6355 Walker Lane, Alexandria, VA 22310

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Posts for: December, 2015

By A. A. Podiatry, P.L.L.C.
December 03, 2015
Category: Foot Health
Tags: Orthotics  

Custom orthotics improve the function of your feet in a variety of ways.

Orthotics describe any shoe insert that people wear to increase their comfort. While they can be purchased over-the-counter at any Orthoticspharmacy in Alexandria, only custom orthotics designed by Dr. Annik Adamson of A.A. Podiatry provide personalized relief based on your specific needs.

All custom orthotics are made in a laboratory by highly-trained technicians. They use measurements that your Alexandria podiatrist takes, either from digital imaging or a plaster cast, in order to craft an orthotic device that will fit you perfectly and accommodate your feet. Here's some more information about the kind of custom orthotics that Dr. Annik Adamson prescribes to her Alexandria podiatry patients.

Soft orthotics

For patients who need shock absorption or pressure relief, their Alexandria podiatrist often suggests soft orthotics. Made from flexible but snug materials like foam, soft orthotics are aimed at cushioning malformations or injuries from diabetes or arthritis. They also offer a certain measure of balance if that is a concern as well.

Semi-rigid orthotics

As the name suggests, semi-rigid orthotics have inner layers of soft material, while the outer portions of the insert are more fixed. Your Alexandria podiatrist often proposes the use of semi-rigid orthotics to parents whose children have anatomical issues with their feet or gait problems. Athletes sometimes wear semi-rigid orthotics to stabilize their feet and ankles during practice and games.

Rigid orthotics

When repetitive motion like walking or running is an issue, rigid orthotics help to control function of the joints in the feet. These orthotics are often made from plastic or other lightweight but solid materials.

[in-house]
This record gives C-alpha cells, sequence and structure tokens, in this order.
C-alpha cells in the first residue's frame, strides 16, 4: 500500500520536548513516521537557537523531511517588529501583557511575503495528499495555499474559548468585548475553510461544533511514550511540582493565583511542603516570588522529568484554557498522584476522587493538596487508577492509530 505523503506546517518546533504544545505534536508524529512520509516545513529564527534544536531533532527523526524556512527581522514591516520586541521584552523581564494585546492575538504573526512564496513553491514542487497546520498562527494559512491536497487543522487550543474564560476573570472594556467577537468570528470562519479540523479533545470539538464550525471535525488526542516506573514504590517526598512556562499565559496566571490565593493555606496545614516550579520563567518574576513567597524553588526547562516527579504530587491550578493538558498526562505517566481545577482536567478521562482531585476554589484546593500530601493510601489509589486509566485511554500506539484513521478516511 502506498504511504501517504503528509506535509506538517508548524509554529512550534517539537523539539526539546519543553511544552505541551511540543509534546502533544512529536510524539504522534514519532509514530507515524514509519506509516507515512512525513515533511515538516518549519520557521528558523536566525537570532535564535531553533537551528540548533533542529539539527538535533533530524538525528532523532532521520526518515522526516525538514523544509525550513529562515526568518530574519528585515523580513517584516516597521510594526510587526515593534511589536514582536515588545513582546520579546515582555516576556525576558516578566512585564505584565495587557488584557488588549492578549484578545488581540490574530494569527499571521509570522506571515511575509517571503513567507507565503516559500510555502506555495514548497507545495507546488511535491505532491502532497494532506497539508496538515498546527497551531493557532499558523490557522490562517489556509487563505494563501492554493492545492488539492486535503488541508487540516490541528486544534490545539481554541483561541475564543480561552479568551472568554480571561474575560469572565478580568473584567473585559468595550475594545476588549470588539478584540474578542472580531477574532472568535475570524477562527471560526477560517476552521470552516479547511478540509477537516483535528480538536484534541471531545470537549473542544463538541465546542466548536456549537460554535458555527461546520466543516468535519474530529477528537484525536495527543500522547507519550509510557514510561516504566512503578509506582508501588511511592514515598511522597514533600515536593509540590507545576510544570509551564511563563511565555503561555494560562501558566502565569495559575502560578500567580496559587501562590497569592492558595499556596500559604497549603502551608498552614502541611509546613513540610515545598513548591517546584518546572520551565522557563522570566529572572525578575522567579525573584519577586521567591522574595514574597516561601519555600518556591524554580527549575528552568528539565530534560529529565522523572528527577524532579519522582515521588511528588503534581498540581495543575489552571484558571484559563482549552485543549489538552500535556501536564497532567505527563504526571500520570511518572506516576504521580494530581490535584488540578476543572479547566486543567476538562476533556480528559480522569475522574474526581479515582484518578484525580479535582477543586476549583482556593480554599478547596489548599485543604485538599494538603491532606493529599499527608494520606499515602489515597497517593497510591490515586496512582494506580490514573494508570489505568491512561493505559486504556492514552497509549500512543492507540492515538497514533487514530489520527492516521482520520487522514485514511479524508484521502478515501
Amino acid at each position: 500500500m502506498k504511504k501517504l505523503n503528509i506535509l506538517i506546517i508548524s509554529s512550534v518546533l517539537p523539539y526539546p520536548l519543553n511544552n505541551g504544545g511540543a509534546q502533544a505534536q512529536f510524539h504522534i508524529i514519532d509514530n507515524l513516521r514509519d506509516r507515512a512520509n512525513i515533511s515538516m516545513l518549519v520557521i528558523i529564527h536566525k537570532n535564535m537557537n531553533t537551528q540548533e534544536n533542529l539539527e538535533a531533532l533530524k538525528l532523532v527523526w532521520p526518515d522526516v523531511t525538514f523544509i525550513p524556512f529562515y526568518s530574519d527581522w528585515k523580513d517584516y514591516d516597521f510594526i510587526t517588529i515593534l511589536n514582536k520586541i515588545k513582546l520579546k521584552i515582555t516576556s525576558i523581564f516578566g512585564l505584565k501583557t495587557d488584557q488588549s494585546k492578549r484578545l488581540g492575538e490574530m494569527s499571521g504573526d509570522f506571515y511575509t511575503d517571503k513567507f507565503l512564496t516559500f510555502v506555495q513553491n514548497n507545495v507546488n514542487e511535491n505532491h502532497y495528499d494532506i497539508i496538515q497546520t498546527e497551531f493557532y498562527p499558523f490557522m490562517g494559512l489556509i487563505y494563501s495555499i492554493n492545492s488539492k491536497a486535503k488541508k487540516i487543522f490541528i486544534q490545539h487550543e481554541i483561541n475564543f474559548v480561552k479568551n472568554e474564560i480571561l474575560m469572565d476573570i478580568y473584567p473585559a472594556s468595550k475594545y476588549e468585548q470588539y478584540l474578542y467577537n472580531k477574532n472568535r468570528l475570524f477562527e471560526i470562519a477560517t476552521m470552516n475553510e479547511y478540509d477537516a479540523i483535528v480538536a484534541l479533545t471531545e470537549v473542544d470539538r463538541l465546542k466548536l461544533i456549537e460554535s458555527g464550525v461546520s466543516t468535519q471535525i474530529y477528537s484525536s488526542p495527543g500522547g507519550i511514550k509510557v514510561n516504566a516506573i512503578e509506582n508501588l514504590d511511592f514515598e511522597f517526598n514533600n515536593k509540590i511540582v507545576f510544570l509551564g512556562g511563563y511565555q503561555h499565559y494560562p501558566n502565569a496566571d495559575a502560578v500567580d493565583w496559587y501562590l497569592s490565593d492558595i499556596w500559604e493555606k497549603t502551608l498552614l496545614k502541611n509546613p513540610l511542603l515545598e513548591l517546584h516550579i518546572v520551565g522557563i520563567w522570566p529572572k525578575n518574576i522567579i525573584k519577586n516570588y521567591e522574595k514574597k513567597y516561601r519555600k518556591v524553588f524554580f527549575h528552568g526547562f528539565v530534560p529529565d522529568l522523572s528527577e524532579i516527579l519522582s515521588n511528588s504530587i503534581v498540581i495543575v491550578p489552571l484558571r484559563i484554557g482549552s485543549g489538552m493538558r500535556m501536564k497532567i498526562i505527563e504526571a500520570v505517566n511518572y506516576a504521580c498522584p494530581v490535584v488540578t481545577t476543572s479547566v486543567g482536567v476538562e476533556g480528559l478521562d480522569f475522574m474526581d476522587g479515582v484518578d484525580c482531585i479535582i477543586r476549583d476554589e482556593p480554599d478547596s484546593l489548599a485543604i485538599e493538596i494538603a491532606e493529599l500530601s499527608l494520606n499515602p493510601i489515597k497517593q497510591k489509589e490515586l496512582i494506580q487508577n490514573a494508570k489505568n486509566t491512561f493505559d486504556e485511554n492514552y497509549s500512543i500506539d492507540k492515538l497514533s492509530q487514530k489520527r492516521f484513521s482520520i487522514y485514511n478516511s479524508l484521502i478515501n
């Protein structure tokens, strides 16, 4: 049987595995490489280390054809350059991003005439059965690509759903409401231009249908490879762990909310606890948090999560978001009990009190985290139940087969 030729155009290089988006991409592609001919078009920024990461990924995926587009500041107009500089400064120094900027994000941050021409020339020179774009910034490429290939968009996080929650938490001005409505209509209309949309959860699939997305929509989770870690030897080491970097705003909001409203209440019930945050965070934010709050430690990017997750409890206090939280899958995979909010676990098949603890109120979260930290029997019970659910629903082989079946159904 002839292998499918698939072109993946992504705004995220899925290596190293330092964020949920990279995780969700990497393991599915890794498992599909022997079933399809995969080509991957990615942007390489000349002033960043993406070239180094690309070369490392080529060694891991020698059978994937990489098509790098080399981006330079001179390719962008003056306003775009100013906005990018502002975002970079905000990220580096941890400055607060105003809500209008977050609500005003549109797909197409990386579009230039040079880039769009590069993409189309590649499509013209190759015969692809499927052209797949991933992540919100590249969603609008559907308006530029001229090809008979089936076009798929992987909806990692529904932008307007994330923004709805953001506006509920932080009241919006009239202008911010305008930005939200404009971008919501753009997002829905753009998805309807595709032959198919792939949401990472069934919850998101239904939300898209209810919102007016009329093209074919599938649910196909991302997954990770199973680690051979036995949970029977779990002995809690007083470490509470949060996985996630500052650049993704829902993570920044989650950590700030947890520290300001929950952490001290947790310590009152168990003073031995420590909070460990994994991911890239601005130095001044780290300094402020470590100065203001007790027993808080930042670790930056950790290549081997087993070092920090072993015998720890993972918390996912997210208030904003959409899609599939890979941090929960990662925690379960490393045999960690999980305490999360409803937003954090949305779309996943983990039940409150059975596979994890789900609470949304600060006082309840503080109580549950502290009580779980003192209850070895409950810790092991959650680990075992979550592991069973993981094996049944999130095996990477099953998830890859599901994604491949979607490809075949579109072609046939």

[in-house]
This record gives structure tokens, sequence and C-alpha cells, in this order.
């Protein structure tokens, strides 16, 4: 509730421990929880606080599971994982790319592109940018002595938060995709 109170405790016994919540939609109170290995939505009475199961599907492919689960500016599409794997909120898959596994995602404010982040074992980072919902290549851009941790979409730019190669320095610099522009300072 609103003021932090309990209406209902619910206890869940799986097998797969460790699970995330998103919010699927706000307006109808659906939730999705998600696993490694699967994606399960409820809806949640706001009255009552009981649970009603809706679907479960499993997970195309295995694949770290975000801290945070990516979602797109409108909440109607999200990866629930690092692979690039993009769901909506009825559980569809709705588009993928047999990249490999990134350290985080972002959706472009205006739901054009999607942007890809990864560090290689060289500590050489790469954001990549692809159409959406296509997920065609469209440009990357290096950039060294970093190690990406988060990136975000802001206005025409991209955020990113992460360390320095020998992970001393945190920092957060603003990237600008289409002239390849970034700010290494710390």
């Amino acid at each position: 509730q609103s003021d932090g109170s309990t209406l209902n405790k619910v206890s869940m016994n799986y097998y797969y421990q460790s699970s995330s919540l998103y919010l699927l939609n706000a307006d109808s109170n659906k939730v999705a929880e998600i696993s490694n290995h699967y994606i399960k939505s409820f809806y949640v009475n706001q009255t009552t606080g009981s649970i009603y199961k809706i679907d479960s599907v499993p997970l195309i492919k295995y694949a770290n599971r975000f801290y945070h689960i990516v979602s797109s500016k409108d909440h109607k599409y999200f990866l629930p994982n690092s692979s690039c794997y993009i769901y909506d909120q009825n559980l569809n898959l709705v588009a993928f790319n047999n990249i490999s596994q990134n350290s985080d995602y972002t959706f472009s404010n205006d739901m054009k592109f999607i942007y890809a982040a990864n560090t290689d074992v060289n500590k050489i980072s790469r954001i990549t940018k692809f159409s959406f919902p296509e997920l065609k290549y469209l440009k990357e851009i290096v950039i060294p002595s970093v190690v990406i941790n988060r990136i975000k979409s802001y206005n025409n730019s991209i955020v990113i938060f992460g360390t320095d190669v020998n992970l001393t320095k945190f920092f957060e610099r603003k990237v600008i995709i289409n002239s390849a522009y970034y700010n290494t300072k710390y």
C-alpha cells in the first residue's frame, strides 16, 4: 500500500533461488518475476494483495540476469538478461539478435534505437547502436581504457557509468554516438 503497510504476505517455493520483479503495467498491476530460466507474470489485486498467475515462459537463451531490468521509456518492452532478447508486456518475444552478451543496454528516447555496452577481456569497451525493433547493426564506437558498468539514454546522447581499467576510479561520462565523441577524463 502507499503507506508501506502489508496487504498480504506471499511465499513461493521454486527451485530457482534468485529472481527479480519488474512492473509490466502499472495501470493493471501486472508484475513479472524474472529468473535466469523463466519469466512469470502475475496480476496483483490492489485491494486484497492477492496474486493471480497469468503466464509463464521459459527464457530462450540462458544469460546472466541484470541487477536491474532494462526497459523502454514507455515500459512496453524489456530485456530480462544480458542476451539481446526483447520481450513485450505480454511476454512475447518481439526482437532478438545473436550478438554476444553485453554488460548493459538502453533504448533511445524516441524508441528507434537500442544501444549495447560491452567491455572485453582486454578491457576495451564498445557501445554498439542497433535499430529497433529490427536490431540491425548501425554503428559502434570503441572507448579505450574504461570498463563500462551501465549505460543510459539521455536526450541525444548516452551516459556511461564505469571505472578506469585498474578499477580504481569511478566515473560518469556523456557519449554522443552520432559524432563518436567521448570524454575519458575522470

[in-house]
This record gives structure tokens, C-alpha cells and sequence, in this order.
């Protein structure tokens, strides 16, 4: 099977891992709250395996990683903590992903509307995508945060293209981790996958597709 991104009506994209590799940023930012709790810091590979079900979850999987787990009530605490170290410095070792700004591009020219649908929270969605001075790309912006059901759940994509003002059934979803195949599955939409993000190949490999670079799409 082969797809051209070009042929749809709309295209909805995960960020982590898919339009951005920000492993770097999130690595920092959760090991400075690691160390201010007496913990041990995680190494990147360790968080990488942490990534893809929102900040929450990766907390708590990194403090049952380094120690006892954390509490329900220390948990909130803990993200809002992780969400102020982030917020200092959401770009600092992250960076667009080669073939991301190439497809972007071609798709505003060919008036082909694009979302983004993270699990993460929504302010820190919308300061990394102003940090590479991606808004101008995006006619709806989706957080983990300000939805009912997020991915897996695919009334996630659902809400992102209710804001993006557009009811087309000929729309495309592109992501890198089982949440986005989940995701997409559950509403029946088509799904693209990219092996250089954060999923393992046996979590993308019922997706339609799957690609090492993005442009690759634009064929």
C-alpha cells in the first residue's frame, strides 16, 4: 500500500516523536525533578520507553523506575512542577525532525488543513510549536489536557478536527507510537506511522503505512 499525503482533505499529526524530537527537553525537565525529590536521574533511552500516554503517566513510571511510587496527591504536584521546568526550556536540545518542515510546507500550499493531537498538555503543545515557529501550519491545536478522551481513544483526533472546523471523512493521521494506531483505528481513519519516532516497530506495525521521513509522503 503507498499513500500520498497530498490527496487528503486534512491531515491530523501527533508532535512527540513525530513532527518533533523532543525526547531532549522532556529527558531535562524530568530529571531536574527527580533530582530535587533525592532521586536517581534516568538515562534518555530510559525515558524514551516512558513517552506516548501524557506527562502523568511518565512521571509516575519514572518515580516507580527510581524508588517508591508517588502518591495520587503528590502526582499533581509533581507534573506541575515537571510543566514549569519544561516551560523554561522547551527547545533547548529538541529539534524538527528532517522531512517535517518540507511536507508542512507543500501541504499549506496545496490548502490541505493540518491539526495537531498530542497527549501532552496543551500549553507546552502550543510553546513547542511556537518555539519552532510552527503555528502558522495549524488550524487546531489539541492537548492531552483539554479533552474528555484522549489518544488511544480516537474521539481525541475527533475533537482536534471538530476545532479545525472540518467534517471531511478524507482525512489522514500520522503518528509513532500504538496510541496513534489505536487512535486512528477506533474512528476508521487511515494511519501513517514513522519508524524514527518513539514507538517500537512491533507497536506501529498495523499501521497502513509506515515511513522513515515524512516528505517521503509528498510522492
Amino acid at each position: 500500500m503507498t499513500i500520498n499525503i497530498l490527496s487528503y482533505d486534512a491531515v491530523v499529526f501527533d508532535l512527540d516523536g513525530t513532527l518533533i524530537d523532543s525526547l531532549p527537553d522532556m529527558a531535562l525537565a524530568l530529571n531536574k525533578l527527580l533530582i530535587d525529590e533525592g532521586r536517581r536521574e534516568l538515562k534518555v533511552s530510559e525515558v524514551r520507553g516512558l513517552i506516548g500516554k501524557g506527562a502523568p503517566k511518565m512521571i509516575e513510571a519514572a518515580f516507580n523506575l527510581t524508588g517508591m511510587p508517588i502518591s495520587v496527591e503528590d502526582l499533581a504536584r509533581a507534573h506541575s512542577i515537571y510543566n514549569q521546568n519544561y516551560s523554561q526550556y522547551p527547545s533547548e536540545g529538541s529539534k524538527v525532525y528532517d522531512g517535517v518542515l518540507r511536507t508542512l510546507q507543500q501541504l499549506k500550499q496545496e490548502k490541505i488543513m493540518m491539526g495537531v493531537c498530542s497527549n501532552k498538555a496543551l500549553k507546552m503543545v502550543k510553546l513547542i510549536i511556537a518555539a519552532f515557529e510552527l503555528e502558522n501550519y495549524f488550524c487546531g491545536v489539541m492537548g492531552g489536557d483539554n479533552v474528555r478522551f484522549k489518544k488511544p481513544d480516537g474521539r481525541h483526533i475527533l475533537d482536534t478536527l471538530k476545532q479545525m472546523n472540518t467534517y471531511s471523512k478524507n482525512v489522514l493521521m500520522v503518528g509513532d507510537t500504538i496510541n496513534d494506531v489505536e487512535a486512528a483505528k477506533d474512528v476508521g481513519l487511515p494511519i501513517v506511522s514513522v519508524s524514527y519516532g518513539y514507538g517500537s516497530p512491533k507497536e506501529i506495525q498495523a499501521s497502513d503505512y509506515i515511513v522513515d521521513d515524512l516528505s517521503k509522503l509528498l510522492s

If you're wondering if your feet might benefit from the use of custom orthotics, contact your Alexandria podiatrist, Dr. Annik Adamson, at A.A. Podiatry for a consultation. She and her staff are excited to help you get back on your feet comfortably!


By A.A. Podiatry
December 02, 2015
Category: Foot Health
Tags: Hammertoes  

HammertoesA hammertoe is one of the most common toe conditions, usually stemming from muscle imbalance in which the joints of the second, third, fourth or fifth toe are bent into a contracted, claw-like position. In the early stages, hammertoes are flexible and can be corrected with simple conservative measures, but if left untreated, they can become fixed and require surgery.

The most common cause of hammertoe is a muscle imbalance. Tight-fitting and high-heeled shoes often aggravate the condition, crowding your toes forward. A hammertoe can also be the result of injury in which you break or jam the toe, or from conditions like arthritis or stroke that affect nerves and muscles. In some cases, hammertoes may even be inherited.

Because of their clenched, claw-like appearance, hammertoes will generally be visibly present. Other signs and symptoms include:

  • Difficult or painful motion of a toe joint
  • Redness or swelling at a toe joint
  • Development of calluses and corns
  • Open sores in severe cases

The foot and ankle professionals at our office recommend the following for preventing and reducing the symptoms associated with hammertoe:

  • Wear comfortable, proper-fitting shoes that provide support and allow enough room for your toes
  • Avoid high-heeled or narrow-toed shoes
  • Stretch your toe muscles to relieve pressure and pain
  • Apply splints, cushions or pads to relieve pressure
  • Moisturize with cream to keep the skin soft

Generally, a modification of footwear will reduce the symptoms associated with hammertoe. Other non-surgical treatment includes padding to shield corns and calluses and orthotic devices that are placed in the shoe to help control muscle imbalance. We can help you determine the best treatment for your symptoms. Severe cases that don't respond to conservative measures may require surgery to restore your toe's flexibility and eliminate the pressure.

Hammertoes are progressive - they don't go away by themselves and the condition usually gets worse over time. Once a podiatrist at has evaluated your hammertoe, a treatment plan can be developed that is suited to your needs.